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Tuesday, May 16, 2017

Calauit Game Preserve and Widlife Sanctuary of Palawan: The African Safari of the Philippines


Wazzup Pilipinas!

"Surprisingly, travel to Calauit Island is not so popular, and many are not aware of the existence of the herds of African animals roaming freely in the island. The relative inaccessibility, the lack of promotion, and the high cost of travel may have something to do with the low interest of the people."
The Calauit Game Preserve and Widlife Sanctuary or Safari Park in Palawan, specifically located at Calauit Island, a 3,700 hectare island in the Calamian Islands chain that lies off the coast of Palawan in the MIMAROPA region of the Philippines, is like a spitting image of Africa in the Philippines.
"The sanctuary holds the single distinction as the first successful wildlife translocation experiment in Asia, and it is also one of the eight places outside of Africa that is hosts to African wildlife."
Aside from zebras and giraffes, the game reserve is also home to peacock pheasants, porcupines, sea eagles, wildcats, scaly anteaters, and pythons. Whether endemic or imported from Africa, the animals here seem to be mostly living in a peaceful co-existence. Though the animals are free to roam and make their own territories that they can claim as their own, there exist fighting among some animals ending to some dying from the wounds after the ruckus. Sadly, there were also reports of poaching.









 




Way back in 2016, a newspaper reported that "the park guides claim that there are 34 zebras, 25 giraffes, 14 waterbucks, and 12 elands remain, but these are all island-born, as the original batch from Kenya are all gone. The gazelles, topis and impala antelopes have also died out because of infighting and poaching."
"Calauit Island was declared Calauit Game Preserve and Widlife Sanctuary (CGPWS) in 1976. By 1979, the government established the Calauit Project to propagate African animals and Palawan endemic wildlife species, preserve the entire sanctuary, including coastal and marine resources, develop the island as an education and conservation center in Asia, and to ultimately develop the island into self-sustaining operations."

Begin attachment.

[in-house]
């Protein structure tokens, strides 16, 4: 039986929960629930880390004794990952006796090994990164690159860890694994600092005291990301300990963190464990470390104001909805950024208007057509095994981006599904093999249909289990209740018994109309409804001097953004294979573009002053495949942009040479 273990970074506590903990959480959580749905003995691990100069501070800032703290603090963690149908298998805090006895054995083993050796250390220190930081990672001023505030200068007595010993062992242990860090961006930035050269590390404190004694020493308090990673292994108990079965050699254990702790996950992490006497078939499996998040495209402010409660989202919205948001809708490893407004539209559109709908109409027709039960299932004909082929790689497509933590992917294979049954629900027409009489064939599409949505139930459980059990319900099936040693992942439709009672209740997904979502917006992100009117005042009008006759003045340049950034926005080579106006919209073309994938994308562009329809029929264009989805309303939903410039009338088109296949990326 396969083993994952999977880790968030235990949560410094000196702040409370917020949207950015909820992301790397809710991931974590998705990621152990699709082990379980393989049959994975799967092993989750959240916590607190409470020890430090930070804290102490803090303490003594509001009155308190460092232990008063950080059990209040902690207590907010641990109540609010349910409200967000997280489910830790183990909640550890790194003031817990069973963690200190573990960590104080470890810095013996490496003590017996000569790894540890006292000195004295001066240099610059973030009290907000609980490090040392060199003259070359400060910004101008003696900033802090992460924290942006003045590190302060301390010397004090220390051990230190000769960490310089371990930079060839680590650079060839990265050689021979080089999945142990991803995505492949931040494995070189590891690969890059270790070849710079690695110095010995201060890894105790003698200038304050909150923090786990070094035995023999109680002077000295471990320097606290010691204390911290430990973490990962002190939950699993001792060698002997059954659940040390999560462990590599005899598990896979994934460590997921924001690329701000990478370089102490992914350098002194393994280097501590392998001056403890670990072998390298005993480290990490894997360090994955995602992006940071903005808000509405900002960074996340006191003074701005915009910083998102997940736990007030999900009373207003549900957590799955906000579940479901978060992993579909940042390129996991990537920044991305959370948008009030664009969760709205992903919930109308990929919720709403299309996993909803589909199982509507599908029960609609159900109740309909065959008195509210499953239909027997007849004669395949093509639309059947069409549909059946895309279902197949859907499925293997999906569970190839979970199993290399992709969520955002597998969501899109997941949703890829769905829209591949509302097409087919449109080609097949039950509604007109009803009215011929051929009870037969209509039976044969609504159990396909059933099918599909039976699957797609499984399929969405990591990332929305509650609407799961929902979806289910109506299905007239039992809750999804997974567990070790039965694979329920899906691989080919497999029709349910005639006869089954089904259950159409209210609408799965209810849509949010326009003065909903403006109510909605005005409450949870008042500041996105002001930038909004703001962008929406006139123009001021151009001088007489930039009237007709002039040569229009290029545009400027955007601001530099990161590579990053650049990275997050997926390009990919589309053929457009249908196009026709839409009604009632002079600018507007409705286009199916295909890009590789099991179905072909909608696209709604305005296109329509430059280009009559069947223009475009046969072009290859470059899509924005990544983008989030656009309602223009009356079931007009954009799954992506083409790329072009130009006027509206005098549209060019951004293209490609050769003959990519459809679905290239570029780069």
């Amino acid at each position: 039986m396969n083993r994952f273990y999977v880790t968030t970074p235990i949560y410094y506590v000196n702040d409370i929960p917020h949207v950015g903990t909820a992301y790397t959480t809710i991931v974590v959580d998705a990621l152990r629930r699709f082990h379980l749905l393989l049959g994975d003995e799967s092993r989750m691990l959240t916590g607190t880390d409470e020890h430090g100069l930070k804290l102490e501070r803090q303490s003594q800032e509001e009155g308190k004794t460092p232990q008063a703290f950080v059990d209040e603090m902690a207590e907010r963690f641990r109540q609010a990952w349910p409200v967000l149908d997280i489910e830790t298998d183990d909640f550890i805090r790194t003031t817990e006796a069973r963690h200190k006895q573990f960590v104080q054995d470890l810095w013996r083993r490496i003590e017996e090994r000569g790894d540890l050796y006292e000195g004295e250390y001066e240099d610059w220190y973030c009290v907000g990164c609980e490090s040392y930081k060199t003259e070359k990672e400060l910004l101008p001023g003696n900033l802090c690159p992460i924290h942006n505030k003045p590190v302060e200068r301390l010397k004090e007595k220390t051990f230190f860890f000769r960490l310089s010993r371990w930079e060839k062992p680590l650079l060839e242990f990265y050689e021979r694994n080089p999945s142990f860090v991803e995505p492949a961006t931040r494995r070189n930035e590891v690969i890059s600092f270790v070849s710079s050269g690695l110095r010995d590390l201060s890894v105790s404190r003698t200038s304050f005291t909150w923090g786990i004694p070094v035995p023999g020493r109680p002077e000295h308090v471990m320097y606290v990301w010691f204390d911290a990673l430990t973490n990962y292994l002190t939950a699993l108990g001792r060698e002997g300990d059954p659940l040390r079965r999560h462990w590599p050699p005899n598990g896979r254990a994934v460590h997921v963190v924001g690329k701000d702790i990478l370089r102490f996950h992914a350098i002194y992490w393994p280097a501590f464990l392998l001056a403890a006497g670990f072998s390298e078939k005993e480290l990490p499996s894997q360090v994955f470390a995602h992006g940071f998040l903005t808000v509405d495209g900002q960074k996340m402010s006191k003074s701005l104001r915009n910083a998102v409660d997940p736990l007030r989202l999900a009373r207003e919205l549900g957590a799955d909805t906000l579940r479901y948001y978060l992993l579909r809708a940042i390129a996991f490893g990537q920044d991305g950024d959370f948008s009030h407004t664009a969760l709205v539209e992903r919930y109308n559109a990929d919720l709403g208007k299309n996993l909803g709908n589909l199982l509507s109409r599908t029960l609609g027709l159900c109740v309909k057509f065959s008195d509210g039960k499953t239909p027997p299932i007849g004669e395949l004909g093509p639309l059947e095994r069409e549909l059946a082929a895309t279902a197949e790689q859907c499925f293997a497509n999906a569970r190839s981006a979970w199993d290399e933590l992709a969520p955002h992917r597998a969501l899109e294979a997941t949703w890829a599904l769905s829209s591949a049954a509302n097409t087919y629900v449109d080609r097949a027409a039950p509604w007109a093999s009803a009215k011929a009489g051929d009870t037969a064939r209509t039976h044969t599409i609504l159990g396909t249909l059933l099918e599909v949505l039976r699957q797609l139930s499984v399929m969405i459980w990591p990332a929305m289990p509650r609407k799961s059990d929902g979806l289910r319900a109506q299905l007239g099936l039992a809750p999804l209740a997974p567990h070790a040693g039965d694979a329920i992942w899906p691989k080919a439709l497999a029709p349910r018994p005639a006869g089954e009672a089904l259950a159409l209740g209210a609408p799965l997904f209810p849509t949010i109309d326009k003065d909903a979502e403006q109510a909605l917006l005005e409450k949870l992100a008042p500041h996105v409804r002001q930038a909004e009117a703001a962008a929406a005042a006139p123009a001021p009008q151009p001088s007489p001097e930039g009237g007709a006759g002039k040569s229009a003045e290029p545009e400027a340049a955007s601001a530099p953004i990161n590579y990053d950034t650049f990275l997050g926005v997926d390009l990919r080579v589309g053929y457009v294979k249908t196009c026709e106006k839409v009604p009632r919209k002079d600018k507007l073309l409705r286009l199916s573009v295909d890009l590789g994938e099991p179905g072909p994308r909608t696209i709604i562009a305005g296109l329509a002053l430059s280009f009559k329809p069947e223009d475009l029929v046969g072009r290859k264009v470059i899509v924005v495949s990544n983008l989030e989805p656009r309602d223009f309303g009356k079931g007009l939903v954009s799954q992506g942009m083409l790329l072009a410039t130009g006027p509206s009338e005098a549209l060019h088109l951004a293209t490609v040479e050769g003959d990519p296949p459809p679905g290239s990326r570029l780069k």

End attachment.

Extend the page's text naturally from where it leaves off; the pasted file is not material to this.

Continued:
Also, the government had to clear the island of inhabitants to give way to the animals. About 250 families who were settlers in the island were relocated in Halsey and Burabod in the nearby island of Culion. Were there any resistance from the inhabitants, I'm sure there was but we do recognize the importance of sustaining wildlife before they become extinct. Man has conquered too many lands anyway, but I'm sure soon we can find a way for both species to co-exist in a same island.
"After the EDSA People Power in 1986, the settlers formed the “Balik Calauit Movement,” and aired their collective grievances to the new government. Some of the settlers tried to return to the Island but were driven away. In June 1987, their efforts to return have finally succeeded. Their presence in the island though, now numbering about 1,000, has caused some problems to the sanctuary in terms of poaching, kaingin activities, high mortality of animals, and disturbance to surrounding marine area."


If you're interested in visiting Calauit Island, you need to travel by domestic plane for almost an hour from Manila to Busuanga-Coron airport. The island is about 80 kilometers away from Coron town proper. Road improvement efforts have been made so the travel time is now reduced to only two hours. Only about 30 more kilometers remain to be paved. A van 10 to 12 seater can be rented out for P6,000. A 25 minute boat ride costing P400 awaits the visitors at the end. Entry fee to the park is about P200.

I really do not know why the Department of Tourism has not yet boosted promotions of the site. Maybe because they are afraid that more visitors will endanger the animals of the island. More people coming in will obviously create more distraction and also disease to negatively effect the animals.


Photography by Collin Yap

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